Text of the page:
Sunday was a one of those warm, golden autumn days, perfect for dealing with this year’s bumper crop of apples. I borrowed this rather stylish fruit press from a friend and used it to juice a tub full of windfalls. I even managed to turn it into a fun family activity through the clever deployment of child labour. This is the charming daughter of some other friends who also have a massive crop of apples. Whilst our little helper was able to get us going, it took me, Mr Greedy Gardener and her dad to get the thing wound down tight enough to get a decent amount of juice. She was very excited that she and her little sister could make such magical stuff. They took several plastic milk containers full home with a bit of space left in the top so that they could be frozen.
I also used the press to extract the juice from the apples that I prepared last week in the first stage of making apple wine. I’ve had a very polite request from frugalfood to post the recipe, so here it is. It’s a bit difficult to summarise wine recipes; the method itself is quite straightforward, but there’s more to the science behind it than I can explain here. The recipe I’ve used is below, but for more details on the process, get hold of a copy of CJJ Berry’s First Steps in Winemaking.
It’s well worth having a go at your own wine as its very cheap and a great way of using up gluts of less than perfect produce. The basic kit costs just a few quid to buy from either a home brew shop, which these days will usually do mail order, branches of Wilkinson’s or charity shops. If you’ve never done it before, make a batch from a kit - you’ll have something drinkable in about six weeks and it familiarises you with the processes involved.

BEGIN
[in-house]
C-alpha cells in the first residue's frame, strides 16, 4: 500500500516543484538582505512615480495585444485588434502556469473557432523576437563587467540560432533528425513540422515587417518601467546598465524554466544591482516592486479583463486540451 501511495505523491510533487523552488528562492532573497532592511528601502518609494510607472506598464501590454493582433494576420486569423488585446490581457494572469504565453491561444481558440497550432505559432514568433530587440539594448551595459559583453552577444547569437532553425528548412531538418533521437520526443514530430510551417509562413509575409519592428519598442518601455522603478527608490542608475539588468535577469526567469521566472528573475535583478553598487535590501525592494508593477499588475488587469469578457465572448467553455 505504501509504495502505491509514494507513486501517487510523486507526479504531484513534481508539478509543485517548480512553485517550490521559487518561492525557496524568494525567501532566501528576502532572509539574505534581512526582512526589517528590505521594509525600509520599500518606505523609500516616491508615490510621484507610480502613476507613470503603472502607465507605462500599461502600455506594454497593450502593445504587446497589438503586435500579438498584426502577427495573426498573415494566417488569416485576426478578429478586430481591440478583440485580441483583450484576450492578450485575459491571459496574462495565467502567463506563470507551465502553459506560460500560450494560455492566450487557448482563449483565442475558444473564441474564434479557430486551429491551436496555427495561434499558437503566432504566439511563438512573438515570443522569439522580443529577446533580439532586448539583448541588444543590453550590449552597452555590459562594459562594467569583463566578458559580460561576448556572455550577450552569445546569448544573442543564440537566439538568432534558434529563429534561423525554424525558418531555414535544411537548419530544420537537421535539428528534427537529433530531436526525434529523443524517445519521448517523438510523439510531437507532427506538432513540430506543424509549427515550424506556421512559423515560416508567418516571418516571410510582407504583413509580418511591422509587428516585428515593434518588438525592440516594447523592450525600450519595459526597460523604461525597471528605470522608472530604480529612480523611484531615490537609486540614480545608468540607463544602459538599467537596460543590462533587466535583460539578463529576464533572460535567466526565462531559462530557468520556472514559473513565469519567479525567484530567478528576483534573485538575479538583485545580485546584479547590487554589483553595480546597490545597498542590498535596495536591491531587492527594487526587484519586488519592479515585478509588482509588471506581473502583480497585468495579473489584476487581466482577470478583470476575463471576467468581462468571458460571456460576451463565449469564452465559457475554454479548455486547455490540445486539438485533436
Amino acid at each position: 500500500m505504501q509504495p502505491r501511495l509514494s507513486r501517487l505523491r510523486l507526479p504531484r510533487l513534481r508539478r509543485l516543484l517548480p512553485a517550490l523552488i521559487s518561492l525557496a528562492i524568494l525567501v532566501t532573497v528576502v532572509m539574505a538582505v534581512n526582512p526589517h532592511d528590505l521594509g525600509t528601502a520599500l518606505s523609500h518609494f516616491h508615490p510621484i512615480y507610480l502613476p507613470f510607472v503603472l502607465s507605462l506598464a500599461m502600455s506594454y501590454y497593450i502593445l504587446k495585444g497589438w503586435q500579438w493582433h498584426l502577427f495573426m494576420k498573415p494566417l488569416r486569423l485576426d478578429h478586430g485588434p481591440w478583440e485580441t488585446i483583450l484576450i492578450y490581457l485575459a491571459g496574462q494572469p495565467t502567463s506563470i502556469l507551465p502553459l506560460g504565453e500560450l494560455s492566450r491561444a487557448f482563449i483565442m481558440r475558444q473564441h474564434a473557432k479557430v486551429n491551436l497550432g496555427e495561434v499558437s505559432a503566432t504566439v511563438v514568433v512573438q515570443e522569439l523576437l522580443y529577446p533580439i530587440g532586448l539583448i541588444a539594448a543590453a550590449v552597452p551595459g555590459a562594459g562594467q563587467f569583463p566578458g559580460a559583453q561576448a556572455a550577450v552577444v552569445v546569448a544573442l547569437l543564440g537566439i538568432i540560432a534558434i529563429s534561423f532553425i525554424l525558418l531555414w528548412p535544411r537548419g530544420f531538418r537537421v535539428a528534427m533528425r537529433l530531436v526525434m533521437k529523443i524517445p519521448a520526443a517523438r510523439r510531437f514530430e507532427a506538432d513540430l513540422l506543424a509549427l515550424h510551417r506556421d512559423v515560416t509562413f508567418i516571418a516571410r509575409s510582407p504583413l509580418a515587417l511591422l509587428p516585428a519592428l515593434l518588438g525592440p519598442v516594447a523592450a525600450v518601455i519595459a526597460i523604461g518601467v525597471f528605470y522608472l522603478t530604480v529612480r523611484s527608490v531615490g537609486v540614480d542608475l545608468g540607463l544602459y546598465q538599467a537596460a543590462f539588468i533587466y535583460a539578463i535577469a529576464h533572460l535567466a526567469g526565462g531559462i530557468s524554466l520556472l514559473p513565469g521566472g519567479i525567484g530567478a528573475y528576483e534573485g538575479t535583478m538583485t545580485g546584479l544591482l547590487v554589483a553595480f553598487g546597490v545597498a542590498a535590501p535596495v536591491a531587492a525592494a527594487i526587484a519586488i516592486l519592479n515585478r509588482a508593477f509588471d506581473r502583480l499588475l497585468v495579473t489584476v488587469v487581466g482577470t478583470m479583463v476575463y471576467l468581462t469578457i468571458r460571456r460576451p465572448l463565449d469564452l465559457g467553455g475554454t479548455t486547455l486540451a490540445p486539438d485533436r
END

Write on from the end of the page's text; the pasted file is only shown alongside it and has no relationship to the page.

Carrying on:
This makes about six bottles of a medium dry fairly potent brew - not so much a table wine as an under the table wine.
Wash and chop 24lbs of apples - they don’t have to be perfect but big bruises and wildlife are best removed. Put in a large tub or bucket and pour over a gallon of boiling water. When it’s cooled to blood heat, add white wine yeast and nutrient. Cover tightly and leave somewhere warm for a week, stirring every day - the water won’t completely cover the apples and you’ll need to make sure you bring the ones up from the bottom.
Juice the apples and to every gallon of juice, add 3lbs of sugar - I did a bit of judicious adding of fresh juice to make it up to two gallons. Put into clean, sterilised demijohns, fit an airlock and leave to ferment. It will need racking once the sediment has settled and the wine is clear. Drinkable after six months but better if kept for a year. Goes nicely with a bit of strong cheese or as an aperitif.